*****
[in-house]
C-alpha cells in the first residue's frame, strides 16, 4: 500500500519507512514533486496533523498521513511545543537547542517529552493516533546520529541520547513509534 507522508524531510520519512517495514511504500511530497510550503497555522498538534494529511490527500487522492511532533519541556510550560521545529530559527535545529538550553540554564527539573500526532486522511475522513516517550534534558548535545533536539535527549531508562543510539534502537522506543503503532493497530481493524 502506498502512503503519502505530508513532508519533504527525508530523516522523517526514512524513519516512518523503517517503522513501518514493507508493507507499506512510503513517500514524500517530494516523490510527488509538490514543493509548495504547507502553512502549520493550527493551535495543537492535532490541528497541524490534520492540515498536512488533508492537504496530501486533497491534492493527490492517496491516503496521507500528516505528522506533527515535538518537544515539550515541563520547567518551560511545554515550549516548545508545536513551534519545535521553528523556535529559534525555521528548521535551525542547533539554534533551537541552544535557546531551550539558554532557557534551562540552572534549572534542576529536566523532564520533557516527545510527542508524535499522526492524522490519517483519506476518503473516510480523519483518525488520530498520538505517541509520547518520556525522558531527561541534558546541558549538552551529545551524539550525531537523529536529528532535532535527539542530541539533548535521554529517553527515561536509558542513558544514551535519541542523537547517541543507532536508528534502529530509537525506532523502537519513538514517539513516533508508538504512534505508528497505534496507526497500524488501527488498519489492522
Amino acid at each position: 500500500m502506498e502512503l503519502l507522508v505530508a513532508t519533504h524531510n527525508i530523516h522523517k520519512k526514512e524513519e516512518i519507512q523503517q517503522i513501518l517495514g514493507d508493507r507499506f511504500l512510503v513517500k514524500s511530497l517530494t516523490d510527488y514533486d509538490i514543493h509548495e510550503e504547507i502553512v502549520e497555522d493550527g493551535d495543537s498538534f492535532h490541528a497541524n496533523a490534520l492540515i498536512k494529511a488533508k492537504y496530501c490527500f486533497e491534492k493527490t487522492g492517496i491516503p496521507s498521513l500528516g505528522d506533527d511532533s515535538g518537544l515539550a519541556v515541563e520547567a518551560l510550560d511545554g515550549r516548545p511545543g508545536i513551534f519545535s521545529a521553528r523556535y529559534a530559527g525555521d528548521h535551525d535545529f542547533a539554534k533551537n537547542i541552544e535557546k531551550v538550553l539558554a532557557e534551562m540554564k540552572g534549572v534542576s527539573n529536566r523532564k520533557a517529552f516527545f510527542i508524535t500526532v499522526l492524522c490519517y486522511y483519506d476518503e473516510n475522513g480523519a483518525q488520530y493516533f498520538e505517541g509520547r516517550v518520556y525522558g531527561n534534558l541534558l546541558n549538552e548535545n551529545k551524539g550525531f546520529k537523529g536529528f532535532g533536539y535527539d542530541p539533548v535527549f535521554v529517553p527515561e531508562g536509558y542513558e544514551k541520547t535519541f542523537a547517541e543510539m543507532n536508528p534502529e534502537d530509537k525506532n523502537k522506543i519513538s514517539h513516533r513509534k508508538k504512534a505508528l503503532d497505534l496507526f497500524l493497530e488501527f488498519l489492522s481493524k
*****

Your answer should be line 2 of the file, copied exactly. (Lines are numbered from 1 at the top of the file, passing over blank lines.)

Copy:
C-alpha cells in the first residue's frame, strides 16, 4: 500500500519507512514533486496533523498521513511545543537547542517529552493516533546520529541520547513509534 507522508524531510520519512517495514511504500511530497510550503497555522498538534494529511490527500487522492511532533519541556510550560521545529530559527535545529538550553540554564527539573500526532486522511475522513516517550534534558548535545533536539535527549531508562543510539534502537522506543503503532493497530481493524 502506498502512503503519502505530508513532508519533504527525508530523516522523517526514512524513519516512518523503517517503522513501518514493507508493507507499506512510503513517500514524500517530494516523490510527488509538490514543493509548495504547507502553512502549520493550527493551535495543537492535532490541528497541524490534520492540515498536512488533508492537504496530501486533497491534492493527490492517496491516503496521507500528516505528522506533527515535538518537544515539550515541563520547567518551560511545554515550549516548545508545536513551534519545535521553528523556535529559534525555521528548521535551525542547533539554534533551537541552544535557546531551550539558554532557557534551562540552572534549572534542576529536566523532564520533557516527545510527542508524535499522526492524522490519517483519506476518503473516510480523519483518525488520530498520538505517541509520547518520556525522558531527561541534558546541558549538552551529545551524539550525531537523529536529528532535532535527539542530541539533548535521554529517553527515561536509558542513558544514551535519541542523537547517541543507532536508528534502529530509537525506532523502537519513538514517539513516533508508538504512534505508528497505534496507526497500524488501527488498519489492522